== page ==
came one of the outstanding Revisionist lead-
ers and an associate of Vladimir Jabotinsky,
started anew the Jewish Correspondence Bu-
reau and Telegraphic Agency. It struggled,
but it grew. It served the Yiddish press of
the United States and Poland and before long
it commenced a Hebrew service for the Je-
rusalem and Tel Aviv newspapers.
Men like Louis Marshall, Felix Warburg,
N.Y. Times Publisher Adolph Ochs, Herbert
Bayard Swope of the New York World and
others took an interest in the JTA. It now
functions from central offices in New York,
London and Jerusalem, with subsidiary of-
fices in the United Nations, Johannesburg,
Buenos Aires, Lima and Sao Paulo.
Thus, the small bulletin out of Amster-
dam has grown into one of the most valuable
instruments for the perpetuation of the high-
est values in Jewish life, JTA now assuming
the role of the most important medium of
communications between the Jewries of the
JTA's role is established. There is much
to be done to expand the services, to add to
its merits, to assure uninterrupted links be-
tween Jewish communities everywhere. The
basis for expanded action is here and the ele-
vation of the agency's aims toward higher
goals have, fortunately for world Jewry, be-
come the accepted obligations of the major
Jewish communities throughout the world


How the Jews Fought Nazism:
Record Vast Jewish Resistance

How extensive was Jewish resistance to Nazism? Did the Jews
strike back when they were faced with humiliation and eventual death?

Much has been written about the Warsaw Ghetto Uprising. It
was the supreme act of vengeance against a mighty power. It ended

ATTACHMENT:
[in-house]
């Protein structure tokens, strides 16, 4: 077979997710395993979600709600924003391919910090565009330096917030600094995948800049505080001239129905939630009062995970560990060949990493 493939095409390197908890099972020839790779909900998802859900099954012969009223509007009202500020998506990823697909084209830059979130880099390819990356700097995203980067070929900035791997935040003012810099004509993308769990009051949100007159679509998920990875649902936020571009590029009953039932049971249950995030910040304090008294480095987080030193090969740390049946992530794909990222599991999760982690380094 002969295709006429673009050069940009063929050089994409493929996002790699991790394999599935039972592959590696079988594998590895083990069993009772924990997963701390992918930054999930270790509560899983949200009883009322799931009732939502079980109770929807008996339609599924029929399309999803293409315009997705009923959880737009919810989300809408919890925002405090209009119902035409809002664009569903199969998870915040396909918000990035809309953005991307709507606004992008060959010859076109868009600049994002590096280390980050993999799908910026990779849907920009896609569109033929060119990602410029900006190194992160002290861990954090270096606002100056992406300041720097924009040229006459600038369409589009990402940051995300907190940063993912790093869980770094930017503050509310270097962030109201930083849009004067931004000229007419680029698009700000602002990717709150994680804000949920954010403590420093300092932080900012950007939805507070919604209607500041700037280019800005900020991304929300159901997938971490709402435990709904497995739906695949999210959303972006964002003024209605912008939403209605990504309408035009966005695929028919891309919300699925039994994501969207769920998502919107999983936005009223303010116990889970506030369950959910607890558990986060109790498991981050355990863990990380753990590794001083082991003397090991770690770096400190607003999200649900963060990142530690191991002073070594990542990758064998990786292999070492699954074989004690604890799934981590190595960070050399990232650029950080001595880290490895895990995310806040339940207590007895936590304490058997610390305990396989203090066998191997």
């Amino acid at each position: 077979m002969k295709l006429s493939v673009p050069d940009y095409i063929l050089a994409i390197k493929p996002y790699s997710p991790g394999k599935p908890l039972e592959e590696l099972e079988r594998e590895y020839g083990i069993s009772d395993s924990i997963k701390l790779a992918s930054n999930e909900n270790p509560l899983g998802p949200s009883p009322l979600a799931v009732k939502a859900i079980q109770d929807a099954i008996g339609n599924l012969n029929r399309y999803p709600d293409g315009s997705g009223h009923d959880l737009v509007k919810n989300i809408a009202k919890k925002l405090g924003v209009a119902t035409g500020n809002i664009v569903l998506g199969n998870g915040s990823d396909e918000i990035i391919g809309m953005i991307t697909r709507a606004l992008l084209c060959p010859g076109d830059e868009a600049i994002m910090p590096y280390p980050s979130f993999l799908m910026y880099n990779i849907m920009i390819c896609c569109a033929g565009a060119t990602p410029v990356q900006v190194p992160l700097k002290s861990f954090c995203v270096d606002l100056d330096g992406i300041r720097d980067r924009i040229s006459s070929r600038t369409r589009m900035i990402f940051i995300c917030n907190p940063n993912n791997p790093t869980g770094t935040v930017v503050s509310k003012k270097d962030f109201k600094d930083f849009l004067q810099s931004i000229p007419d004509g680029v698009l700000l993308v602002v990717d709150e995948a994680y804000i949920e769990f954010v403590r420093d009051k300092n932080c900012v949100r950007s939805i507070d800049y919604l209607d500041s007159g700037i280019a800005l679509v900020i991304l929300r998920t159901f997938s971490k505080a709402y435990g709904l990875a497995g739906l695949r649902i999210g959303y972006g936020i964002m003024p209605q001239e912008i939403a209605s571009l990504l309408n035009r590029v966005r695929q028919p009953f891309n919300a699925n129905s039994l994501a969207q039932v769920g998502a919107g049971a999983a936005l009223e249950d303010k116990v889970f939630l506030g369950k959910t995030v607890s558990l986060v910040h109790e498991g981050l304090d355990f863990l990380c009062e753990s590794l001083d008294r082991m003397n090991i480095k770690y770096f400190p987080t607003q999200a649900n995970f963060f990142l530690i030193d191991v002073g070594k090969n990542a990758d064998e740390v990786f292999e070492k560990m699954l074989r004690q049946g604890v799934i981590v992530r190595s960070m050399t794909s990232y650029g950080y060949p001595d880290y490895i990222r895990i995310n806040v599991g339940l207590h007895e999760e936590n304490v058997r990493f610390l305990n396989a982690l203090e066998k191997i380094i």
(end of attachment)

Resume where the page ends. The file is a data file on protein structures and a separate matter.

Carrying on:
in the nearly total elimination of the Jewish population that was
herded into the small confines of the Nazi-made ghetto. But the
end was marked by heroism.

Were there other similar acts of resistance, of retaliation, - of
refusal to bow down to the murderous Nazi hordes.

"They Fought Back—The Story of the Jewish Resistance in
Nazi Europe" by Yuri Suhl, published by Crown (419 Park, S., NY16) ;
reveals the extent of the heroism that is on the record in many areas,
'in ghettoes, in concentration camps, when Jews were able to meet
Nazis in battle.

Even in Berlin, there was a Jewish group that fought the
Nazis and conducted underground activities. It was known as the
"Baum-Gruppe," and a comprehensive account of its hitherto little
known functions appears in a chapter written by Prof. Ber Mark,
the Warsaw Jewish historian, who has compiled the impressive
record of this group's underground actions to overcome the Nazi

Suhl's book almost in its entirety contains essays dealing with
various phases of resistance. and a wide field is covered, the author
having drawn wion the most authoritative sources—Emmanuel Ringel-
blum, Reuben Ainszstein, Alexander Pechersky, Jacob Gutfreind, Ber
and Esther Mark, Masimo Adolfo Vitale and many others who had
described various experiences and whose writings were edited and
patch on "The Piratical Attack of American translated by Suhl for inclusion in this impressive book.